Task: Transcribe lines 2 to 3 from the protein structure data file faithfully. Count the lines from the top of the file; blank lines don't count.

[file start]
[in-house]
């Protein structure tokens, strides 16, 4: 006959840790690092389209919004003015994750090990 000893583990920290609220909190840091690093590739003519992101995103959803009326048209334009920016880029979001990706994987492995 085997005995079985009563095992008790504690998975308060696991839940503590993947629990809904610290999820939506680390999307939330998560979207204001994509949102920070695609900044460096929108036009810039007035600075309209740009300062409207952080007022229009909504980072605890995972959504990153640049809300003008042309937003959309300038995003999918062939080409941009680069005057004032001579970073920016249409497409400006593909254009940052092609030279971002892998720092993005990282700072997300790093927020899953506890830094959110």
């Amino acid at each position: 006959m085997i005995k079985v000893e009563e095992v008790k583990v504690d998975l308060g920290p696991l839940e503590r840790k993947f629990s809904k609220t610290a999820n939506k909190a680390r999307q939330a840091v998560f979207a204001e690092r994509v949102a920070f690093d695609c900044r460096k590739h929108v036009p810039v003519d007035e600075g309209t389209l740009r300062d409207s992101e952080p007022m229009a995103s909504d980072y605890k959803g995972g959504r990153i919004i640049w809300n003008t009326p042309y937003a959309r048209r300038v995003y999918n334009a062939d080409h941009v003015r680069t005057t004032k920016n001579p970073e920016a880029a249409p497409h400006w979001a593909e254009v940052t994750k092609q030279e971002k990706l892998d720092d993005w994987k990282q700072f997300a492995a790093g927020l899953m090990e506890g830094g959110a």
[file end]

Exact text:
């Protein structure tokens, strides 16, 4: 006959840790690092389209919004003015994750090990 000893583990920290609220909190840091690093590739003519992101995103959803009326048209334009920016880029979001990706994987492995 085997005995079985009563095992008790504690998975308060696991839940503590993947629990809904610290999820939506680390999307939330998560979207204001994509949102920070695609900044460096929108036009810039007035600075309209740009300062409207952080007022229009909504980072605890995972959504990153640049809300003008042309937003959309300038995003999918062939080409941009680069005057004032001579970073920016249409497409400006593909254009940052092609030279971002892998720092993005990282700072997300790093927020899953506890830094959110």
């Amino acid at each position: 006959m085997i005995k079985v000893e009563e095992v008790k583990v504690d998975l308060g920290p696991l839940e503590r840790k993947f629990s809904k609220t610290a999820n939506k909190a680390r999307q939330a840091v998560f979207a204001e690092r994509v949102a920070f690093d695609c900044r460096k590739h929108v036009p810039v003519d007035e600075g309209t389209l740009r300062d409207s992101e952080p007022m229009a995103s909504d980072y605890k959803g995972g959504r990153i919004i640049w809300n003008t009326p042309y937003a959309r048209r300038v995003y999918n334009a062939d080409h941009v003015r680069t005057t004032k920016n001579p970073e920016a880029a249409p497409h400006w979001a593909e254009v940052t994750k092609q030279e971002k990706l892998d720092d993005w994987k990282q700072f997300a492995a790093g927020l899953m090990e506890g830094g959110a």